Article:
On Saturday morning, March 7, two of defendants' workmen, Perez and Crespo, entered the main at the William Street hole. Another employee, Martinez, drove the men there; then he dropped three others off at different work locations. Thereafter he returned to William Street. On
[42 NJSuper Page 597]
arrival, Spiniello was already on the scene. Martinez went down in the excavation to the pipe entrance and then heard yelling in the pipe. "Crespo was saying to Perez [in Spanish] 'Perez, Perez, in the name of the Mother of God, what's the matter?' * * * [I]n broken English Perez replied, more or less, 'pump' and 'gas.'" He reported that the men were in trouble and Spiniello immediately sought help for them which resulted in the appearance on the scene of the rescue squad of the Belleville Fire Department, of which the two plaintiffs were members.
Spiniello's answers to interrogatories say that at the time he was told that Crespo and Perez were in trouble, blowers were in operation on the job. Moreover, according to Martinez, after the firemen arrived, he went down to "where the blow off is at Mill Street" and "stuck a blower in there" to send "fresh air" into the pipe. The sketch already referred to shows a manhole at Mill Street which leads into the sewer and to the blow off valve from the water main.
Testimony was adduced that the firemen were not told anything as to just what danger the men were encountering but both Cafone and Spillane put on makes before entering the main. This was said to be routine practice. However, it does appear that in an earlier undescribed proceeding, Spillane indicated that while he was not too clear about it they were told by a policeman or workman that "there was gas in there." Cafone went first after tying a rope around his body and leaving instructions that he would tug on the rope if he got into difficulty. The 30-inch diameter of the pipe made it necessary for him to proceed by crawling. After doing so for some distance he began to get sick. So he pushed off the mask, yelled "pull," adjusted the rope around his knees and then passed out. After being pulled out he was taken to the hospital.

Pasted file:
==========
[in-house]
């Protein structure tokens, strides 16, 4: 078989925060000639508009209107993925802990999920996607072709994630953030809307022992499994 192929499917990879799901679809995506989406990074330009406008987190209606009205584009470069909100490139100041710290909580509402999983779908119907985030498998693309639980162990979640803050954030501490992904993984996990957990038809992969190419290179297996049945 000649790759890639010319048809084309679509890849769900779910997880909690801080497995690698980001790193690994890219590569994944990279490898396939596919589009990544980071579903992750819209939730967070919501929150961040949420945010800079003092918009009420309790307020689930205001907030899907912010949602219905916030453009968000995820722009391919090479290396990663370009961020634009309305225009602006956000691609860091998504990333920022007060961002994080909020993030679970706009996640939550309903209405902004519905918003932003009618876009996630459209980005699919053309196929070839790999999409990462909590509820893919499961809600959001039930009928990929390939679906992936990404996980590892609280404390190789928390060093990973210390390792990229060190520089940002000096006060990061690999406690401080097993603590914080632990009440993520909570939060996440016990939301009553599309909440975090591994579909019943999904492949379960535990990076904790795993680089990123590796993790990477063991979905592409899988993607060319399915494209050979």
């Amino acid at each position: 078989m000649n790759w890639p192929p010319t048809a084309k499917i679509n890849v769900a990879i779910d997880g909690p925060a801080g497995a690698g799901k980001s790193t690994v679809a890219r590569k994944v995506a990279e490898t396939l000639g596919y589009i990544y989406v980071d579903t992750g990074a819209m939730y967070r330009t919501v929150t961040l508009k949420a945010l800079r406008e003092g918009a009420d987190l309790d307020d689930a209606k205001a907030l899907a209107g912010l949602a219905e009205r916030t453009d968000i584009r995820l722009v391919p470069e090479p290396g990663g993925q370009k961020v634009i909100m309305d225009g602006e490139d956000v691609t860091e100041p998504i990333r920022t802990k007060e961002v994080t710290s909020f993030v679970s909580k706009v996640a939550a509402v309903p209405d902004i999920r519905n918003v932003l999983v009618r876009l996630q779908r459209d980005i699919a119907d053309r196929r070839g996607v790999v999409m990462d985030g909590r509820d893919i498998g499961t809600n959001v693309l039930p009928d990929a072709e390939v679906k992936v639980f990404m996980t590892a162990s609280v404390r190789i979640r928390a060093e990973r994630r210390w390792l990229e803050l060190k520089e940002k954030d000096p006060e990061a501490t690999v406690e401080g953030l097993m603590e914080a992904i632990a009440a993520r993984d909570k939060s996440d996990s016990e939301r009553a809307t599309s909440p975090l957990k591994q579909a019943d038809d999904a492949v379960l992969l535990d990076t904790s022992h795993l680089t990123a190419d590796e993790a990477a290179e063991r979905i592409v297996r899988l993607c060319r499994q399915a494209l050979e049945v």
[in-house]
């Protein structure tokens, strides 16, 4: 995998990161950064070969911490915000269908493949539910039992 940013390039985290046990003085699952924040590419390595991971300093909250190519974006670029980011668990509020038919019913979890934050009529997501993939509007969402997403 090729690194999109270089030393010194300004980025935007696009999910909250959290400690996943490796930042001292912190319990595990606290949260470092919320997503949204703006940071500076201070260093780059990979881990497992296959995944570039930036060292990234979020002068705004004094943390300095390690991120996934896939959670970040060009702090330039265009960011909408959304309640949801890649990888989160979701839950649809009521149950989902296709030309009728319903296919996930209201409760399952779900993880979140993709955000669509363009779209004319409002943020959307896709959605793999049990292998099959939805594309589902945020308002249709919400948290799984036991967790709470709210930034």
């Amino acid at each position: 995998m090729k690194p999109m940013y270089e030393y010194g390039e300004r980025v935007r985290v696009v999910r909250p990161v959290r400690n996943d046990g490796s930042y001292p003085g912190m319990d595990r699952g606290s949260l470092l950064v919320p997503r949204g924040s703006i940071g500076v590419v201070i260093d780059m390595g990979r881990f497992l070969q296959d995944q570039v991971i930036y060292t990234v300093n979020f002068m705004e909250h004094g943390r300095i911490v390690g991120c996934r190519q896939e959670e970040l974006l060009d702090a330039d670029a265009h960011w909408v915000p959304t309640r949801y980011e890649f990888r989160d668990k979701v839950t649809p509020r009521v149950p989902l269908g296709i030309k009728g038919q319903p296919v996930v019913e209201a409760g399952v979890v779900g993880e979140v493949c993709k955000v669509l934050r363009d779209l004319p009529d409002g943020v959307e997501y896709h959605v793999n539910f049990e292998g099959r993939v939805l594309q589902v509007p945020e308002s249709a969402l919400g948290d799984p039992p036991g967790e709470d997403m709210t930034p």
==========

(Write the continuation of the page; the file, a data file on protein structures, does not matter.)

Spillane then went in, wearing a mask connected to a tank of air, knee pads and a miner's type light on his cap. He had instructions to watch his air gauge until it was half gone and then to turn back. That state of depletion came about before he reached Crespo and Perez. He began to
[42 NJSuper Page 598]
feel drowsy and numb, so he lifted the mask and called to be taken out. Though his recollection is hazy as to events which immediately followed, he thought he crawled out without assistance. He, too, was removed to the hospital.
At about 10 A.M. an excavation was made about 850 feet south of the William Street entrance. It was just south of Mill Street and the sewer manhole and between the sewer and the point in the water main where the blow off valve was located. When the main was reached, it was broken into and the bodies of Crespo and Perez withdrawn. On autopsy and analysis of their blood and brains, it was determined that they died from carbon monoxide poisoning.
On admission of Cafone and Spillane to the hospital their difficulty was diagnosed as carbon monoxide poisoning. It is not necessary for purposes of this appeal to detail the nature and extent of their medical treatment and disability.